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Nurturing Leaders Workshop delivers expectations

Comments / {{hitsCtrl.values.hits}} Views / Tuesday, 18 June 2019 00:00


Ronnie Peiris (right) conducts the workshop


By a Special Correspondent 

“This workshop is significantly different from the others in that the content is rife with actual touchy-feely experiences from my corporate involvement of 47 years and my life of 68 years. It is a down-to-earth, uncomplicated program structure – with minimal focus on theories and frameworks. Where there are underlying theories and frameworks, I create images of them in the participants’ minds through descriptions of my own experiences and those I have worked with. 

“When one has walked the talk, particularly in a context of Sri Lanka, it is easy to convey the message, and answer questions, with absolute clarity. The ease and clarity are augmented by the emotion I bring from my experiences in a career ranging from a lowest level Cost Clerk to the Managing Director of a large Zambia-based conglomerate to the Group Finance Director of Sri Lanka’s largest market capitalised organisation. As I have said – time and again, leaders come from all walks of life. 

“It is not about position or title; not about organisational power and authority; not about celebrity and wealth; not about the family you are born into and not about being a hero. There is a leader in all of us. That leader in a person must be unearthed. That is what I feel confident about doing. My dream is to create a community of ‘values-driven transformational leaders’ – a community which can take us away from the slippery downward slope which Sri Lanka is travelling on socially, economically and politically.”

This is what Ronnie Peiris said when FT caught up with him on 13 June, being day one of his two-day Nurturing Leaders Workshop held in the Ivy Room, Cinnamon Grand.

Looking around, it was apparent that Ronnie and his team had spared no resources in providing the best of facilities from a very comfortable room, comprehensive learning materials, best of technology covering sound, picture clarity, etc., better than the normal ‘training’ lunch and tea and prompt and efficient logistical support.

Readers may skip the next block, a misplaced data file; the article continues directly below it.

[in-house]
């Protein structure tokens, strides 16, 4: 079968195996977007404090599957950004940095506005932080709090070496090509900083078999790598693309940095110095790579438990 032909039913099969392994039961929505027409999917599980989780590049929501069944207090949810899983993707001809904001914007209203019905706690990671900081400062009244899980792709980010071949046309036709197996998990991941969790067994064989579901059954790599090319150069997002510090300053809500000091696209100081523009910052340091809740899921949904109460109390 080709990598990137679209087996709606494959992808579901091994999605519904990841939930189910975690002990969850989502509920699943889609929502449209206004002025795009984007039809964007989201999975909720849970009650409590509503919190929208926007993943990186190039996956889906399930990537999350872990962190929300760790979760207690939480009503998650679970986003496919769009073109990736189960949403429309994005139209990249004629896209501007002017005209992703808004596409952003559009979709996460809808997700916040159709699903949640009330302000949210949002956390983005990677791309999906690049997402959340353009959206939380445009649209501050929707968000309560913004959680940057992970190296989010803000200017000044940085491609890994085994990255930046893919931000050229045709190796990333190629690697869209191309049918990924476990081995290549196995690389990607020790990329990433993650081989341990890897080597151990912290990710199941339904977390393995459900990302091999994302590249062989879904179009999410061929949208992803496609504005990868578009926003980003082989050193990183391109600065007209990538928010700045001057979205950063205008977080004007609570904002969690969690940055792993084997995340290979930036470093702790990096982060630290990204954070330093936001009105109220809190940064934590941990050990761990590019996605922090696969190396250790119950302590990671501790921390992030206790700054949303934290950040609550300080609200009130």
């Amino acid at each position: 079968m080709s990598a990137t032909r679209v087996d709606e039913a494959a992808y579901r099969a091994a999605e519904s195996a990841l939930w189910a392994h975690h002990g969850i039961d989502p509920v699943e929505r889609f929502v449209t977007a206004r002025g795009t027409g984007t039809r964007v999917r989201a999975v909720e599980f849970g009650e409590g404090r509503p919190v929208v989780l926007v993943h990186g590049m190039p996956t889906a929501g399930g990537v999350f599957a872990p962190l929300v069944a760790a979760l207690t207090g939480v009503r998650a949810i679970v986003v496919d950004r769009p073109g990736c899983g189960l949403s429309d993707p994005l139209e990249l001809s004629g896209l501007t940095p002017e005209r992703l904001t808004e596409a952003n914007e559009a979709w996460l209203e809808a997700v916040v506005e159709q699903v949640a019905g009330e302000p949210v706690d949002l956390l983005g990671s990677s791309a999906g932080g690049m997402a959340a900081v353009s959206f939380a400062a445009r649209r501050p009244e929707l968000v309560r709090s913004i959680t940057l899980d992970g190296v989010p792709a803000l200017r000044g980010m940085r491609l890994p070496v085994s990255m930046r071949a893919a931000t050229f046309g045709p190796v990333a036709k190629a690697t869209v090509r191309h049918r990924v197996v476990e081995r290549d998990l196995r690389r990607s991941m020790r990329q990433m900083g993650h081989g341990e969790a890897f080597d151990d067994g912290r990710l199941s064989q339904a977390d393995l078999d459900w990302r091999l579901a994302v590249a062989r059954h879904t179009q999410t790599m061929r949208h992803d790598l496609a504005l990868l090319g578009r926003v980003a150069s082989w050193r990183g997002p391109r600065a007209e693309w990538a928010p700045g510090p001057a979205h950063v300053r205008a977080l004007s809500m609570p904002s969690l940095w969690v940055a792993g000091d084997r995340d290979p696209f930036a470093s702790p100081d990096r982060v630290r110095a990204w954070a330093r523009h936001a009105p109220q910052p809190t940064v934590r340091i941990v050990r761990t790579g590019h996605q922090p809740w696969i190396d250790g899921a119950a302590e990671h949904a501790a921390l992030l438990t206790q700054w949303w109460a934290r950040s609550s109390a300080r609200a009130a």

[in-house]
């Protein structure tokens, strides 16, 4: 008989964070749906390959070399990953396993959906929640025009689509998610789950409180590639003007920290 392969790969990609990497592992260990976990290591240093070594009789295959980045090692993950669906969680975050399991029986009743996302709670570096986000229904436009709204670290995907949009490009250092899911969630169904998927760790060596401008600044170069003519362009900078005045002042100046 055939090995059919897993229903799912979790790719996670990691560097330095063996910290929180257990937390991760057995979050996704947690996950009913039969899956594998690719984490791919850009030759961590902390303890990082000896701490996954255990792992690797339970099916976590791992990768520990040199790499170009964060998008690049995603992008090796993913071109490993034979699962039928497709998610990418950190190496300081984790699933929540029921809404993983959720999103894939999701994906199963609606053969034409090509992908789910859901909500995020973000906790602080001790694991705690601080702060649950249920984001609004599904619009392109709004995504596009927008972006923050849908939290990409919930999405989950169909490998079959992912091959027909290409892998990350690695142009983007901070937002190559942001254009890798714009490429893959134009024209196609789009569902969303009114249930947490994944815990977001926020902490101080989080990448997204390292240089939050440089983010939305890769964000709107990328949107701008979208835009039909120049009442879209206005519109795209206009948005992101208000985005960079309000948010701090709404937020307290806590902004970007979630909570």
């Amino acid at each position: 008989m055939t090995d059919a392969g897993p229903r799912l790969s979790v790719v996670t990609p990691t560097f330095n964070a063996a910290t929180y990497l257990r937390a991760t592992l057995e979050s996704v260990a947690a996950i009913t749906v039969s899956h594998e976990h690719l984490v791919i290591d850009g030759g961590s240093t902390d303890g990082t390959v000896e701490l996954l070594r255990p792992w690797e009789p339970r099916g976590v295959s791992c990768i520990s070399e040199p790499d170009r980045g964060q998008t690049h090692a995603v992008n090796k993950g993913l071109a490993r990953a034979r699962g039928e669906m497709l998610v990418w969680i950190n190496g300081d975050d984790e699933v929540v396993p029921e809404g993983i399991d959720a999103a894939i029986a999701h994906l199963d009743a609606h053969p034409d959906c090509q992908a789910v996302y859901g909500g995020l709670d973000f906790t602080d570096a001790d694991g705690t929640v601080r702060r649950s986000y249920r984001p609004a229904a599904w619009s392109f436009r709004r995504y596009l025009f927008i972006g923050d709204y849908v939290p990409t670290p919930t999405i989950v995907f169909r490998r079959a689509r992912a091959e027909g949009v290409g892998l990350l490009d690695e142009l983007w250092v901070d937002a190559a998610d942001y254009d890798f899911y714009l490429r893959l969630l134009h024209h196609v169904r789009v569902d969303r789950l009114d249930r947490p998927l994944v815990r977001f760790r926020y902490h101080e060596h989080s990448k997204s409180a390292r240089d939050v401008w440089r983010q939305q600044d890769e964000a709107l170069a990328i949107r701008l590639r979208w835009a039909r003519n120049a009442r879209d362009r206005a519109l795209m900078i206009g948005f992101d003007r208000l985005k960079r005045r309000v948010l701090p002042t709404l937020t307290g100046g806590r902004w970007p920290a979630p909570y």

Day one of the workshop focused on three of the five practices propounded by Kouzes and Posner in their seminal book ‘The Leadership Challenge’, these being Role Modelling, Inspiring a Shared Vision and Challenging the Process. Day two of the workshop focused on the other two practices, namely, Enabling Others to Act and Encouraging the Heart. According to Ronnie, all the practices were massaged, modified and presented in a context of a local Sri Lankan environment without any loss of efficacy. 

In addition to reading/exercise material made available prior to the classroom sessions through a 58-page booklet, the sessions on the 13 and 14 June contained video-based learning and dissemination of knowledge, interactive discussion, sharing of experiences and leadership games. Tea and lunch breaks gave participants the time to network. Ronnie says that a WhatsApp group of the participants will be created to enable sharing of knowledge and discussion of issues, going forward. 

We understand that the participants also received a 16-page pre-course Leadership Assessment, a copy of the book ‘Tough Journey Great Destination’ authored by Ronnie and a Certificate of Completion of 30 hours classroom and non-classroom training. They also have been offered ongoing ‘discussion/counselling’ support.

Ronnie and his team were very delighted with the feedback they had received from the participants. They intend on making available to the public a summation of such feedback via www.ronniepeiris.com and through other social media conduits. 

When asked for his general comments, Ronnie stated that, like many developing countries, Sri Lanka suffers from the misplaced thinking that “everything foreign is worth the money someone pays even if that is thrice what he/she pays locally”. He went on to say that there are a few exemplary leaders of Sri Lankan companies who are very visionary and who have made extraordinary things happen from very ordinary factors. “Sri Lanka corporates and society must tap these leaders, as few as they may be, to learn effective leadership behaviours than seek external sources spending unnecessary money and time.”


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